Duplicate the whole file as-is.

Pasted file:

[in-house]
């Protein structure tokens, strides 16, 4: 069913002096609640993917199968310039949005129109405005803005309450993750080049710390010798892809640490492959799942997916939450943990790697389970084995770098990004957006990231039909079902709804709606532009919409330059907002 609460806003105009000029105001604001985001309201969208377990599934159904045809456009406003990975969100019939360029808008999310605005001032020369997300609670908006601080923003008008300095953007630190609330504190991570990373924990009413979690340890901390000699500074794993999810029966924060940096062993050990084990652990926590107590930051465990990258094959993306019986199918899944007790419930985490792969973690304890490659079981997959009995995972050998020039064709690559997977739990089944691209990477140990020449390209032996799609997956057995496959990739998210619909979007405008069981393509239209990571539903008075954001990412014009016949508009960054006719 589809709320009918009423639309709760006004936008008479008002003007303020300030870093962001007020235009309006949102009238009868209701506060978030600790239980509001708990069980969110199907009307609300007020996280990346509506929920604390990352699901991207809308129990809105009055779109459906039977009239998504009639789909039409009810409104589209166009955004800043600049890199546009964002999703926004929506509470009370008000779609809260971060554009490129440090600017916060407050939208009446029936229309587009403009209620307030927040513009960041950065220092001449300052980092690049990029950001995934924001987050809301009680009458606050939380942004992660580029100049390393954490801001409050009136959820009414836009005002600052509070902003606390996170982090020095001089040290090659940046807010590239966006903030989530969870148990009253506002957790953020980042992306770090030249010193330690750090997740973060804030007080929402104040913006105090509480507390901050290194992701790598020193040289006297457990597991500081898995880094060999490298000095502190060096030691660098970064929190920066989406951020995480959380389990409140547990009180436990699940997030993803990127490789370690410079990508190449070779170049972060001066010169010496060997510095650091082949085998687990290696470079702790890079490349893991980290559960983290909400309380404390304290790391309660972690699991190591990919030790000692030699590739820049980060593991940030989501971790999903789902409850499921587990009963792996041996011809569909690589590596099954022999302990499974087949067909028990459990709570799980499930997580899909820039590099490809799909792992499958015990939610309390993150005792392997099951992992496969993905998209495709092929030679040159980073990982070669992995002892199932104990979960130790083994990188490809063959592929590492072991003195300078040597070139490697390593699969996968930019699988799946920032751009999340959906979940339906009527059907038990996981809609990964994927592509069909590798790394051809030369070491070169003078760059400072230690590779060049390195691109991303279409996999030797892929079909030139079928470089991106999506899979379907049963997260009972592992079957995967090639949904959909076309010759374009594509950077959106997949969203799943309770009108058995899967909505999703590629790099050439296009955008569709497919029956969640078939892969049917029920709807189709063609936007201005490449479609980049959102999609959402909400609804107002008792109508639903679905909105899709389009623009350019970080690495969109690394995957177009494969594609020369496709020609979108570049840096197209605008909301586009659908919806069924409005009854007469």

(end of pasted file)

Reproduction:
[in-house]
């Protein structure tokens, strides 16, 4: 069913002096609640993917199968310039949005129109405005803005309450993750080049710390010798892809640490492959799942997916939450943990790697389970084995770098990004957006990231039909079902709804709606532009919409330059907002 609460806003105009000029105001604001985001309201969208377990599934159904045809456009406003990975969100019939360029808008999310605005001032020369997300609670908006601080923003008008300095953007630190609330504190991570990373924990009413979690340890901390000699500074794993999810029966924060940096062993050990084990652990926590107590930051465990990258094959993306019986199918899944007790419930985490792969973690304890490659079981997959009995995972050998020039064709690559997977739990089944691209990477140990020449390209032996799609997956057995496959990739998210619909979007405008069981393509239209990571539903008075954001990412014009016949508009960054006719 589809709320009918009423639309709760006004936008008479008002003007303020300030870093962001007020235009309006949102009238009868209701506060978030600790239980509001708990069980969110199907009307609300007020996280990346509506929920604390990352699901991207809308129990809105009055779109459906039977009239998504009639789909039409009810409104589209166009955004800043600049890199546009964002999703926004929506509470009370008000779609809260971060554009490129440090600017916060407050939208009446029936229309587009403009209620307030927040513009960041950065220092001449300052980092690049990029950001995934924001987050809301009680009458606050939380942004992660580029100049390393954490801001409050009136959820009414836009005002600052509070902003606390996170982090020095001089040290090659940046807010590239966006903030989530969870148990009253506002957790953020980042992306770090030249010193330690750090997740973060804030007080929402104040913006105090509480507390901050290194992701790598020193040289006297457990597991500081898995880094060999490298000095502190060096030691660098970064929190920066989406951020995480959380389990409140547990009180436990699940997030993803990127490789370690410079990508190449070779170049972060001066010169010496060997510095650091082949085998687990290696470079702790890079490349893991980290559960983290909400309380404390304290790391309660972690699991190591990919030790000692030699590739820049980060593991940030989501971790999903789902409850499921587990009963792996041996011809569909690589590596099954022999302990499974087949067909028990459990709570799980499930997580899909820039590099490809799909792992499958015990939610309390993150005792392997099951992992496969993905998209495709092929030679040159980073990982070669992995002892199932104990979960130790083994990188490809063959592929590492072991003195300078040597070139490697390593699969996968930019699988799946920032751009999340959906979940339906009527059907038990996981809609990964994927592509069909590798790394051809030369070491070169003078760059400072230690590779060049390195691109991303279409996999030797892929079909030139079928470089991106999506899979379907049963997260009972592992079957995967090639949904959909076309010759374009594509950077959106997949969203799943309770009108058995899967909505999703590629790099050439296009955008569709497919029956969640078939892969049917029920709807189709063609936007201005490449479609980049959102999609959402909400609804107002008792109508639903679905909105899709389009623009350019970080690495969109690394995957177009494969594609020369496709020609979108570049840096197209605008909301586009659908919806069924409005009854007469």